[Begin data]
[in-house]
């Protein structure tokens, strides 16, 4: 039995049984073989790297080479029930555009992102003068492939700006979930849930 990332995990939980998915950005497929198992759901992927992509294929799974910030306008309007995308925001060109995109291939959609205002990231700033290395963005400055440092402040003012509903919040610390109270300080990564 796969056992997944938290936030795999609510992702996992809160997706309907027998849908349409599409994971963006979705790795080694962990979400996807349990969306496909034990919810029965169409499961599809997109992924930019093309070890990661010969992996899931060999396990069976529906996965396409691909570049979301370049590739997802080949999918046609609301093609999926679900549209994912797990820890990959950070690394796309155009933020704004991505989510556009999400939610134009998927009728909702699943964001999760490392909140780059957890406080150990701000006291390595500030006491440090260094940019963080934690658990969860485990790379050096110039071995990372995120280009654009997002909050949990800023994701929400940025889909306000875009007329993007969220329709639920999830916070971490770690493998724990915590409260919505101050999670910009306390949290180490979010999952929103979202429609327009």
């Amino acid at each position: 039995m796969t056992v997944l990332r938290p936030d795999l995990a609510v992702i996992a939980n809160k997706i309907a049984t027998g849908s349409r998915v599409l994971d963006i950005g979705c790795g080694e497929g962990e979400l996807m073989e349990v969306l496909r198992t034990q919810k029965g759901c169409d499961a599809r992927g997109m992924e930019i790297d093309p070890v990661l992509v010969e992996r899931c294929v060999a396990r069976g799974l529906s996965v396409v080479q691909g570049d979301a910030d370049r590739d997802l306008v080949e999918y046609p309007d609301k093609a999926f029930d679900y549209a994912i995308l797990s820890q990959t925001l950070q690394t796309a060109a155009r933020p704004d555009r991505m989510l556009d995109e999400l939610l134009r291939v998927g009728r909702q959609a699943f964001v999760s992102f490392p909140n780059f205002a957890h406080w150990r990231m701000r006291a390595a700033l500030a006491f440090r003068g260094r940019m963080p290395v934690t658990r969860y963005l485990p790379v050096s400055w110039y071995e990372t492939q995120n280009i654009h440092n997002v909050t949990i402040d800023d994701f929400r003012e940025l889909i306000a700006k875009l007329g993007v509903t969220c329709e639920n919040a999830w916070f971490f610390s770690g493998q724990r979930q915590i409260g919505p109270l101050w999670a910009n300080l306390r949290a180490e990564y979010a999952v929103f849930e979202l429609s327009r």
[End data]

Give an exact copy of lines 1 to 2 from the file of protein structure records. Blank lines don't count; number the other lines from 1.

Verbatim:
[in-house]
């Protein structure tokens, strides 16, 4: 039995049984073989790297080479029930555009992102003068492939700006979930849930 990332995990939980998915950005497929198992759901992927992509294929799974910030306008309007995308925001060109995109291939959609205002990231700033290395963005400055440092402040003012509903919040610390109270300080990564 796969056992997944938290936030795999609510992702996992809160997706309907027998849908349409599409994971963006979705790795080694962990979400996807349990969306496909034990919810029965169409499961599809997109992924930019093309070890990661010969992996899931060999396990069976529906996965396409691909570049979301370049590739997802080949999918046609609301093609999926679900549209994912797990820890990959950070690394796309155009933020704004991505989510556009999400939610134009998927009728909702699943964001999760490392909140780059957890406080150990701000006291390595500030006491440090260094940019963080934690658990969860485990790379050096110039071995990372995120280009654009997002909050949990800023994701929400940025889909306000875009007329993007969220329709639920999830916070971490770690493998724990915590409260919505101050999670910009306390949290180490979010999952929103979202429609327009």